It follows from the Jordan normal form that a matrix is diagonalizable (over some field F) iff its minimal polynomial splits into distinct linear factors over F. (More generally, the multiplicity of a root of the minimal polynomial is the size of the largest Jordan block corresponding to that eigenvalue.) Since A^{3}=I, the minimal polynomial divides x^{3}1, which has distinct roots (of degree no more than 2) over F_{p} iff p 3. So A is diagonalizable over F_{p^2} for all p except 3, and in fact diagonalizable over F_{p} for p=1 mod 3.

« Last Edit: Mar 20^{th}, 2007, 12:20pm by Eigenray » 
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Barukh
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Re: Char poly of binomial matrix
« Reply #17 on: Mar 17^{th}, 2007, 6:22am » 
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on Mar 16^{th}, 2007, 4:08pm, Eigenray wrote: Someone already has, which I found shortly after posting this problem here last year. They consider the more general case, for example they give a formula relating the characteristic polynomials of A(qk) and A(k) mod p, for q a power of p.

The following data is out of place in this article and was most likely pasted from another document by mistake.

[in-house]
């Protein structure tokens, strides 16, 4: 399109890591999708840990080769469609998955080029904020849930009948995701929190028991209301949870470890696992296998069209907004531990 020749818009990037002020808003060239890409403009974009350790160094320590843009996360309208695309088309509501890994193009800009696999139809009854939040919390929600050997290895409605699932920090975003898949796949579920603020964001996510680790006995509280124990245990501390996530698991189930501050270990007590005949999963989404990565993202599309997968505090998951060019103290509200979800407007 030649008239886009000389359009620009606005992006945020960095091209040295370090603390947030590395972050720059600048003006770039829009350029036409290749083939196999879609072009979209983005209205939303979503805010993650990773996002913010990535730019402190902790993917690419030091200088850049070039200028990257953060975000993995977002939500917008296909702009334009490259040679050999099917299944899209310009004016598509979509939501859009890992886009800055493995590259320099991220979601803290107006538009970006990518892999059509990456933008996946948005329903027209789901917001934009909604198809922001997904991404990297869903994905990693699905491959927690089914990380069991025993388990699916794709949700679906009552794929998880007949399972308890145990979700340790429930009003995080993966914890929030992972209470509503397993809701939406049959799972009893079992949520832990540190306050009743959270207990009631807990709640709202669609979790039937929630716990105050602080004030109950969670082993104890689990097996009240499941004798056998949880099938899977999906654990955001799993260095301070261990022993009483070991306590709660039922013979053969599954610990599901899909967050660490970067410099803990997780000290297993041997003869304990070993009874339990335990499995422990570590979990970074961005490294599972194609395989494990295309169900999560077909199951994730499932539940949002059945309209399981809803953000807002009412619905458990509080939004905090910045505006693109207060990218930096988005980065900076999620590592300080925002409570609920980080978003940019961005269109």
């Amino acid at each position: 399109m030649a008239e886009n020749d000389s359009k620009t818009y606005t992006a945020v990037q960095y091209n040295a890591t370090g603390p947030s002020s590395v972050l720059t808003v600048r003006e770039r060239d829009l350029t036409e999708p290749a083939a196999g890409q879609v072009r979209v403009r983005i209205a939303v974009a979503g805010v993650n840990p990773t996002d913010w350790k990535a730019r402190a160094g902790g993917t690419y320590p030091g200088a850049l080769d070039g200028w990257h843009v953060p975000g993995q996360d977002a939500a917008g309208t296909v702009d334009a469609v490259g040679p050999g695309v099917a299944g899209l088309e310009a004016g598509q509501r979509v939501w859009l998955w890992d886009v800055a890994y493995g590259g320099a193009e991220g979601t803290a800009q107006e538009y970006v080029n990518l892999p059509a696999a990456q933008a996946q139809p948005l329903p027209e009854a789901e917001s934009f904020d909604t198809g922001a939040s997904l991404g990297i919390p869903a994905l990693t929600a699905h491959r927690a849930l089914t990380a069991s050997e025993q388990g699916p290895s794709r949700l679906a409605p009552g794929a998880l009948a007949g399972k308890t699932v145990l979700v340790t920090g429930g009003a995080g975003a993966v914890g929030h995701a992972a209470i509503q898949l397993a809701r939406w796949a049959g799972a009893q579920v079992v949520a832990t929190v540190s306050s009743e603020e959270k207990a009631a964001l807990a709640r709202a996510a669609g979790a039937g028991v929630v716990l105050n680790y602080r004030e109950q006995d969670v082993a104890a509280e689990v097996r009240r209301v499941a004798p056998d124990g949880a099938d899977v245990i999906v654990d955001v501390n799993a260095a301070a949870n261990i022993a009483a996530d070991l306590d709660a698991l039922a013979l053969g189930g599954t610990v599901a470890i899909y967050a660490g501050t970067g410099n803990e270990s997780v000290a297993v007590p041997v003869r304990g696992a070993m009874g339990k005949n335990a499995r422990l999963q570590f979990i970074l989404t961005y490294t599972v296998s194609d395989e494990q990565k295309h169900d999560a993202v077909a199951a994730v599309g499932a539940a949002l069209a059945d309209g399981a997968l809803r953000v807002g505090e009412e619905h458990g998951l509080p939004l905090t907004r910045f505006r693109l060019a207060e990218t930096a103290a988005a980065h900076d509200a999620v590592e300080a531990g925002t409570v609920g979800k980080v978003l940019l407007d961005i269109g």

Thanks. I will try to study this paper. Quote:Finding the characteristic polynomial is equivalent to determining the eigenvalues, together with their multiplicities. A^{3}=I gives you the possible eigenvalues. 
 Yes, I knew this. Quote:The multiplicities must add up to p, so you need two more pieces of information to finish. 
 Quote:Since A^{3}=I, and A I, the minimal polynomial is x^{3}1, which has distinct roots (of degree no more than 2) over F_{p} iff p 3 
 Um? Let x^{3} 1 = (x r)(x s)(x t), where r, s, t are (not necessarily distinct) elements in the field Z/p. It is not difficult to see that this implies that one of the elements, say t, has a multiplicative order 3. And this is possible only when p = 1 mod 3. Then, r = 1, s = t^{2}. For instance in F/13, x^{3} 1 = (x1)(x3)(x9). Quote:and in fact diagonalizable over F_{p} for p=1 mod 3. 
 This is clear, when you know the multiplicity of the x^{3} 1 in the c.p.


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Eigenray
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Re: Char poly of binomial matrix
« Reply #18 on: Mar 17^{th}, 2007, 1:50pm » 
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on Mar 17^{th}, 2007, 6:22am, Barukh wrote: For p3, the eigenvalues are 1, , ^{2}, say with multiplicities a, b, b', respectively, where F_{p^2} is a primitive 3rd root of unity (and F_{p} iff p=1 mod 3). We already know a+b+b' = p, so we need two more equations to determine a,b,b'. Quote: Sorry, I meant that it has distinct roots in some extension of F_{p}, i.e., it's separable over F_{p}.